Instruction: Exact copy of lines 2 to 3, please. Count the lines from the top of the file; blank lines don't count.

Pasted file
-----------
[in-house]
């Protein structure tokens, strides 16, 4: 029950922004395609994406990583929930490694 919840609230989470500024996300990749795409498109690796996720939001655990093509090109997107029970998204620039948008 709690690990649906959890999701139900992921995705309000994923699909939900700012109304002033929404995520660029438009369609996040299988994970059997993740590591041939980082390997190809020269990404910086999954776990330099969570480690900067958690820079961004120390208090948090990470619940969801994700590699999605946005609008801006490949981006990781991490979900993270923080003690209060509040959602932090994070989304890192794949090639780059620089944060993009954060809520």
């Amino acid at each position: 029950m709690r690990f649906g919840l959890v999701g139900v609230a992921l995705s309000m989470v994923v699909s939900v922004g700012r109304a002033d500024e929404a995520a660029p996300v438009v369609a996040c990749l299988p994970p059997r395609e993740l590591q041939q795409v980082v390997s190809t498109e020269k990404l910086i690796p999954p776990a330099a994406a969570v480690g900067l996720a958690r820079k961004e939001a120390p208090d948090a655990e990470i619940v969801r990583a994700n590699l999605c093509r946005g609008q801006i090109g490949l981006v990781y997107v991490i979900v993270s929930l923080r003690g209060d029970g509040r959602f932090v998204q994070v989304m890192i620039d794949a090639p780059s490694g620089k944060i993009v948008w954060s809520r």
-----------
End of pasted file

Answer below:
């Protein structure tokens, strides 16, 4: 029950922004395609994406990583929930490694 919840609230989470500024996300990749795409498109690796996720939001655990093509090109997107029970998204620039948008 709690690990649906959890999701139900992921995705309000994923699909939900700012109304002033929404995520660029438009369609996040299988994970059997993740590591041939980082390997190809020269990404910086999954776990330099969570480690900067958690820079961004120390208090948090990470619940969801994700590699999605946005609008801006490949981006990781991490979900993270923080003690209060509040959602932090994070989304890192794949090639780059620089944060993009954060809520």
């Amino acid at each position: 029950m709690r690990f649906g919840l959890v999701g139900v609230a992921l995705s309000m989470v994923v699909s939900v922004g700012r109304a002033d500024e929404a995520a660029p996300v438009v369609a996040c990749l299988p994970p059997r395609e993740l590591q041939q795409v980082v390997s190809t498109e020269k990404l910086i690796p999954p776990a330099a994406a969570v480690g900067l996720a958690r820079k961004e939001a120390p208090d948090a655990e990470i619940v969801r990583a994700n590699l999605c093509r946005g609008q801006i090109g490949l981006v990781y997107v991490i979900v993270s929930l923080r003690g209060d029970g509040r959602f932090v998204q994070v989304m890192i620039d794949a090639p780059s490694g620089k944060i993009v948008w954060s809520r």